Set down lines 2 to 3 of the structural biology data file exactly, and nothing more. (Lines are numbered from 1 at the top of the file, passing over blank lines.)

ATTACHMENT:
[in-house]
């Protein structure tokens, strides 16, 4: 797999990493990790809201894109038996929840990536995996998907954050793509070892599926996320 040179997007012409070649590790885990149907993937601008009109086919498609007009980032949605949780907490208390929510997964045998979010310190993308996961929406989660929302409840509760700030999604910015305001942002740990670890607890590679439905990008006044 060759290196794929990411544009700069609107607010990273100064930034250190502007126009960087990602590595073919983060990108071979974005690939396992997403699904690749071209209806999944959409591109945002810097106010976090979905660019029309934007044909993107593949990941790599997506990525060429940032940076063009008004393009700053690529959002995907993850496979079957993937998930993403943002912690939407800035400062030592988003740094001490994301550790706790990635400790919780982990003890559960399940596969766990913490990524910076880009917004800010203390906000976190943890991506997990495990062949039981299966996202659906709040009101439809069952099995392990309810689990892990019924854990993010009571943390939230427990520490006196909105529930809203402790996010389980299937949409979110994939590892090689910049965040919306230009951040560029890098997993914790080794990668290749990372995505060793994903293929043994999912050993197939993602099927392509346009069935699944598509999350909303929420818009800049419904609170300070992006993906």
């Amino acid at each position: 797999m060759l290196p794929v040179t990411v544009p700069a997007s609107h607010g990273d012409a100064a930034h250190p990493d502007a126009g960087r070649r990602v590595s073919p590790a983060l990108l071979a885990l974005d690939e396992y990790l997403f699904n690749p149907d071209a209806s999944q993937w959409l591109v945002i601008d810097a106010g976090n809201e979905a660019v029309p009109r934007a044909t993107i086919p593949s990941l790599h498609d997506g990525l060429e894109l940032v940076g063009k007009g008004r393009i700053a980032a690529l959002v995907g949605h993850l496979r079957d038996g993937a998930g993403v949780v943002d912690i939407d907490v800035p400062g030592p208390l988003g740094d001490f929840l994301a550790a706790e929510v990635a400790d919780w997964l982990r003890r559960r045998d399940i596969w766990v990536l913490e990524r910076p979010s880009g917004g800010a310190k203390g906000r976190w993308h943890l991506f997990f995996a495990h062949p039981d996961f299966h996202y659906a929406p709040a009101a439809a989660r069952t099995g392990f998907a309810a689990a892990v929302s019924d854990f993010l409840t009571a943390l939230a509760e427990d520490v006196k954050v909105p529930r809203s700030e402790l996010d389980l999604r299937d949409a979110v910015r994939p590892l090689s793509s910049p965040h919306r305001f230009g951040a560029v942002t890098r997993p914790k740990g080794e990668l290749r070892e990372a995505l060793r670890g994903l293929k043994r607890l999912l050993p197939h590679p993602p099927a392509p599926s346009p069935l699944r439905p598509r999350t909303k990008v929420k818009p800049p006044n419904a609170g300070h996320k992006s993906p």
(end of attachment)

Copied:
């Protein structure tokens, strides 16, 4: 797999990493990790809201894109038996929840990536995996998907954050793509070892599926996320 040179997007012409070649590790885990149907993937601008009109086919498609007009980032949605949780907490208390929510997964045998979010310190993308996961929406989660929302409840509760700030999604910015305001942002740990670890607890590679439905990008006044 060759290196794929990411544009700069609107607010990273100064930034250190502007126009960087990602590595073919983060990108071979974005690939396992997403699904690749071209209806999944959409591109945002810097106010976090979905660019029309934007044909993107593949990941790599997506990525060429940032940076063009008004393009700053690529959002995907993850496979079957993937998930993403943002912690939407800035400062030592988003740094001490994301550790706790990635400790919780982990003890559960399940596969766990913490990524910076880009917004800010203390906000976190943890991506997990495990062949039981299966996202659906709040009101439809069952099995392990309810689990892990019924854990993010009571943390939230427990520490006196909105529930809203402790996010389980299937949409979110994939590892090689910049965040919306230009951040560029890098997993914790080794990668290749990372995505060793994903293929043994999912050993197939993602099927392509346009069935699944598509999350909303929420818009800049419904609170300070992006993906």
């Amino acid at each position: 797999m060759l290196p794929v040179t990411v544009p700069a997007s609107h607010g990273d012409a100064a930034h250190p990493d502007a126009g960087r070649r990602v590595s073919p590790a983060l990108l071979a885990l974005d690939e396992y990790l997403f699904n690749p149907d071209a209806s999944q993937w959409l591109v945002i601008d810097a106010g976090n809201e979905a660019v029309p009109r934007a044909t993107i086919p593949s990941l790599h498609d997506g990525l060429e894109l940032v940076g063009k007009g008004r393009i700053a980032a690529l959002v995907g949605h993850l496979r079957d038996g993937a998930g993403v949780v943002d912690i939407d907490v800035p400062g030592p208390l988003g740094d001490f929840l994301a550790a706790e929510v990635a400790d919780w997964l982990r003890r559960r045998d399940i596969w766990v990536l913490e990524r910076p979010s880009g917004g800010a310190k203390g906000r976190w993308h943890l991506f997990f995996a495990h062949p039981d996961f299966h996202y659906a929406p709040a009101a439809a989660r069952t099995g392990f998907a309810a689990a892990v929302s019924d854990f993010l409840t009571a943390l939230a509760e427990d520490v006196k954050v909105p529930r809203s700030e402790l996010d389980l999604r299937d949409a979110v910015r994939p590892l090689s793509s910049p965040h919306r305001f230009g951040a560029v942002t890098r997993p914790k740990g080794e990668l290749r070892e990372a995505l060793r670890g994903l293929k043994r607890l999912l050993p197939h590679p993602p099927a392509p599926s346009p069935l699944r439905p598509r999350t909303k990008v929420k818009p800049p006044n419904a609170g300070h996320k992006s993906p």